2. Lack of Minimalist principles of consumption and lifestyle.

    Now, how is one supposed to provide for their family and loved ones? How is one supposed to live a quality life without a reasonable income, you will say. To which, lets really talk about what has come to constitute a quality life in our world.

    British consumers have an estimated £30bn worth of clothing that they have not worn for a year in their wardrobes.[4] An average American didn't use 82% of her wardrobe in one year. [5] And Indians are not far behind. The rise of the recent social media celebrities like CaughtinaCuff, KomalPandey not to criticize the girls for their beauty and exceptional content has led to an explosion of the wardrobe. No longer are clothes worn to cover bodies, but to make a statement and discard. An average T-shirt which can last 1-2 decades, hardly finds a place for 1-2 months in the modern Indian women's wardrobe.

Yet woke millenial influencers have little to no qualms of the excessive lifestyle they are commonly promoting. The fact that every T-shirt, every shrug, every piece of jewelry, every lipstick, every shoe has a material carbon, water, plastic footprint escapes the minds of both the influencer and the influenced. Now, you can say that fashion is an art, expression, and merely the job of the people in the fashion industry to promote so; but there can be no doubts that material wastefulness has deeply embedded roots in social and environmental injustices.

This consumption habit and pattern continues from fashion to food, from electronics to cars, from the spaces we live into the hobbies we indulge in. Under the garb of words like luxury, convenient, art, beautiful, we constantly justify the excesses. Often a benign extra T-shirt bought by the 1% population which takes approximately 2,700 liters to make equates to 57 days of water consumption of an average African. The vegan almond milk obsession of rich woke environmentalist Millenials, now expanding from California to India, is killing billions of bees per season

Much of the top 1% millenial action towards social or environmental justice has been namesake and to build a fashion currency.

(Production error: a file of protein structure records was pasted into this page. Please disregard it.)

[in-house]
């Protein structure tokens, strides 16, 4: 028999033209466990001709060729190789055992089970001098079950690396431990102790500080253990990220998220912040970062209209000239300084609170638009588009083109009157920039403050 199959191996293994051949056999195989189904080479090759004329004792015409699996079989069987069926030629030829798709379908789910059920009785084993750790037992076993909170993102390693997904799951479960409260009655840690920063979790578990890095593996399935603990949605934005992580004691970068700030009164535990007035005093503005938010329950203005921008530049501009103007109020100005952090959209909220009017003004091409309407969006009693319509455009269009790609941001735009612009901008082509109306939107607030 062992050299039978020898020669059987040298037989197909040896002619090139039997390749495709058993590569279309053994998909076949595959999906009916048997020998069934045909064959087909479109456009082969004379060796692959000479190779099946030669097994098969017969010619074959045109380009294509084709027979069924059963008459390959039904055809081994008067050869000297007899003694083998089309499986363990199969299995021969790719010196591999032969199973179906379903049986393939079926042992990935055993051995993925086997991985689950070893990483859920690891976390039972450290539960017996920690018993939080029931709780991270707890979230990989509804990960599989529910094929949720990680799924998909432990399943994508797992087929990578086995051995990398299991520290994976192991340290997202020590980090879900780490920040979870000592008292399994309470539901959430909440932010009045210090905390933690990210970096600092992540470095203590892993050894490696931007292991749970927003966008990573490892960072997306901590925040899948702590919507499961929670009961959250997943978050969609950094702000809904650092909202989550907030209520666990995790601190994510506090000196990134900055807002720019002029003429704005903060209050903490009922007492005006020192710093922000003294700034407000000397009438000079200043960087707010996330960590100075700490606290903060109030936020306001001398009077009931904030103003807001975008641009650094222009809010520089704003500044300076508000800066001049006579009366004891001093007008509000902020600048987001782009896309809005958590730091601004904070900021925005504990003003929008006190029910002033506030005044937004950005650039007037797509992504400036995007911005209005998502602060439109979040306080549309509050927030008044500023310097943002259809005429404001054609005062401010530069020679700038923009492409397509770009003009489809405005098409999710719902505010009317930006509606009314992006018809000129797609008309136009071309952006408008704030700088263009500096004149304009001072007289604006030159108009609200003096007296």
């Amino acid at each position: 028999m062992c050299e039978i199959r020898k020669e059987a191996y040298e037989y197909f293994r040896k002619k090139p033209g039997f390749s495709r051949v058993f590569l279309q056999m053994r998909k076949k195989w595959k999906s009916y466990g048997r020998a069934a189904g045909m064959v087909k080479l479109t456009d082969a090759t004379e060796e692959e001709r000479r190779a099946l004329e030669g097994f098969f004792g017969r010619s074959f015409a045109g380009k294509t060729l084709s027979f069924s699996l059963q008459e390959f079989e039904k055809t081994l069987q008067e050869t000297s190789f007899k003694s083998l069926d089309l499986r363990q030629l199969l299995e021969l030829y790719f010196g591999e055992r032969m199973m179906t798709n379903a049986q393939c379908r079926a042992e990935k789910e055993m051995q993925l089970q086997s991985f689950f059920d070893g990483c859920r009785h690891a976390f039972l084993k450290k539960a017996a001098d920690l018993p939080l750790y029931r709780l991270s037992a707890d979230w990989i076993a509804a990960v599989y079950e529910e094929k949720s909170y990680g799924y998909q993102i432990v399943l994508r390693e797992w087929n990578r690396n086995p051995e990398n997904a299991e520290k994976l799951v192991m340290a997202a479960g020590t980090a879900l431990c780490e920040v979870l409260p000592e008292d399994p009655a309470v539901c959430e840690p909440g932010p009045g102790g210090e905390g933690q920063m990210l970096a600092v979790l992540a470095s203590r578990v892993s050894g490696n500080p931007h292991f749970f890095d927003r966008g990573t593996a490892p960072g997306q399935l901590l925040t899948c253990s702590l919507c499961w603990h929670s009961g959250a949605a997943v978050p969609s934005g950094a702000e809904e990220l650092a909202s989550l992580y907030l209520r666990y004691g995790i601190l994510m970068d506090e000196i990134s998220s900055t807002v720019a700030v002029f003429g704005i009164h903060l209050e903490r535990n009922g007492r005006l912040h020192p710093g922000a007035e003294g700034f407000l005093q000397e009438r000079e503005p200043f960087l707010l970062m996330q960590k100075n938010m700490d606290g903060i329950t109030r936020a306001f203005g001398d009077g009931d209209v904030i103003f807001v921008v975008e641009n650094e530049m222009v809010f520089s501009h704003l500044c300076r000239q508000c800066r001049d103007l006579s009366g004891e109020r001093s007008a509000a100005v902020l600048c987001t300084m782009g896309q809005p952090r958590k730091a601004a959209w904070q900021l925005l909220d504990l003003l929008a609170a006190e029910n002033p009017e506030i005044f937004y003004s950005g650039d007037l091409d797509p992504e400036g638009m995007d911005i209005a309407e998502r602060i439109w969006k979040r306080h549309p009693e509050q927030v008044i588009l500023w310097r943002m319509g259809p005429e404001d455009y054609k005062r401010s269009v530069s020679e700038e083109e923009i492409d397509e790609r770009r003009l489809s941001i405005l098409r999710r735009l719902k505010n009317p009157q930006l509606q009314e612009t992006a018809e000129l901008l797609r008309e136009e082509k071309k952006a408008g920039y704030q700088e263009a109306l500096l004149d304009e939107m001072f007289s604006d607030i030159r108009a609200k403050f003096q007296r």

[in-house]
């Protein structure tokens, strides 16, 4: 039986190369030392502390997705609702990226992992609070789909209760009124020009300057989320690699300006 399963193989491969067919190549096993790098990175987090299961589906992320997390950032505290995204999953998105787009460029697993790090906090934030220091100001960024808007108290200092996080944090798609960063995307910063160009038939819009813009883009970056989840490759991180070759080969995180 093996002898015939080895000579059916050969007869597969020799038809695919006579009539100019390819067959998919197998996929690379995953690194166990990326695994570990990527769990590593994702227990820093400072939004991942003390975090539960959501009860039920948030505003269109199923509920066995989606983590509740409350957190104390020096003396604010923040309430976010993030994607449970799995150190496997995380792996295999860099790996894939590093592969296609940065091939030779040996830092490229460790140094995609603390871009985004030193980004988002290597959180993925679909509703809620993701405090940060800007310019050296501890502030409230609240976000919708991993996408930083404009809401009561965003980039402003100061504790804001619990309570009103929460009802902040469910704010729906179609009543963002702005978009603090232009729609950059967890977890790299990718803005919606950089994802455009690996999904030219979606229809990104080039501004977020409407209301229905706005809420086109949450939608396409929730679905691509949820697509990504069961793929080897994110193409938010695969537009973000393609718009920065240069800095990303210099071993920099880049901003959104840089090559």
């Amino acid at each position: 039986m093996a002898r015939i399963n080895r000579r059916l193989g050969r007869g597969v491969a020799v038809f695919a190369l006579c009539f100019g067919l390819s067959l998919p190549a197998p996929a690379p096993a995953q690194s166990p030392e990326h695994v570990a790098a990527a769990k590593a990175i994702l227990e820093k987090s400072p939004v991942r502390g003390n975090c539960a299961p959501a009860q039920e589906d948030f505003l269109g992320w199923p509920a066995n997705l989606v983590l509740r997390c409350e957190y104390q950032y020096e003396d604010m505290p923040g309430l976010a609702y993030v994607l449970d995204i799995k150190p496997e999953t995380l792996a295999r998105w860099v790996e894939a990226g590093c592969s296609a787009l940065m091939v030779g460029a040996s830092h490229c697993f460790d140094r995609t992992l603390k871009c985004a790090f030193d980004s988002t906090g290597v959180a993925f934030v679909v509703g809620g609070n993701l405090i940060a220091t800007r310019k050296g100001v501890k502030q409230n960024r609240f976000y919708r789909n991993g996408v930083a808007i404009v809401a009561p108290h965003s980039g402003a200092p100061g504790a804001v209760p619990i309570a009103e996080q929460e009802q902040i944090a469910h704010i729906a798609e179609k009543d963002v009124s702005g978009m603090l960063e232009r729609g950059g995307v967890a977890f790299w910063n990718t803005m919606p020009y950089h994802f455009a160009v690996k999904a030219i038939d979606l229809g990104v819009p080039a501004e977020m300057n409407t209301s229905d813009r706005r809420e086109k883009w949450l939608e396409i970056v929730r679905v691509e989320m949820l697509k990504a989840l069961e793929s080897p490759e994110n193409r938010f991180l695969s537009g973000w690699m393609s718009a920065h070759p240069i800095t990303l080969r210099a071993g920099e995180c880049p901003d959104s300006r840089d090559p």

3. Living a minimal life with minimal expenses

I am nowhere near perfect in this category, but I constantly try. This does make me aware of how addictive the traps of consumerism are. If your income is above say 1 lakh per month and you have a couple of lakhs Rs. in your bank account, walking into Zara and not buying that cute 600 Rs Tshirt is almost a challenge. In a moment, I feel week in my knees and turn to Gollum from LOTR. My precious.

10 years an iPhone user, when I had to update my phone, despite the options of much cheaper and better alternatives, it was easy to convince "that I need iPhone for work in a split second", This same convincing extends from iPhones and computers to bigger cars, business class flights, and before you know it private jets. "I need it for work"

The pricing in global markets is skewed. A T-shirt that requires the labor of 100s of people costs Rs. 600 but a quality healthcare visitation aka one person meeting another person with medical expertise doesn't cost Rs. 60. This is often because the markets are run by the top 1%, for the 1%, advertising to 1%, and employing about another top 10%.

Under the pressure of all the screens and advertisements and videos and content and people we see around us, our world of 7 billion people turns to mere 70 million. We don't even notice, acknowledge, know anything about the remaining 99%.

We are more than happy living with the disproportionate share of electricity, metals, iron, minerals, grains, proteins, computing power allocated to us, or say snatched from others.

Many people, take this conversation in the direction of limited resources hence fair competition and the winner deserves it. But if you look at the real resources and real needs, the planet has more than enough for everybody, if only the 1% can remember that their normal lives are constant oppression on the remaining 99%. If only the top 1% can rename the world as convenient and luxurious to villainous and oppressive. And if only 1% can focus on what really matters in life.

Growing up, I changed 6 schools, which made me an extrovert, as if being a Monday 12 pm born Leo, I already wasn't. My parents and grandparents kept telling I was very smart, so I studied a lot, of a lot of subjects, and gained ample knowledge. But then society never acknowledged or agreed with anything I said, so I became an entrepreneur to convert my words and thoughts into action :P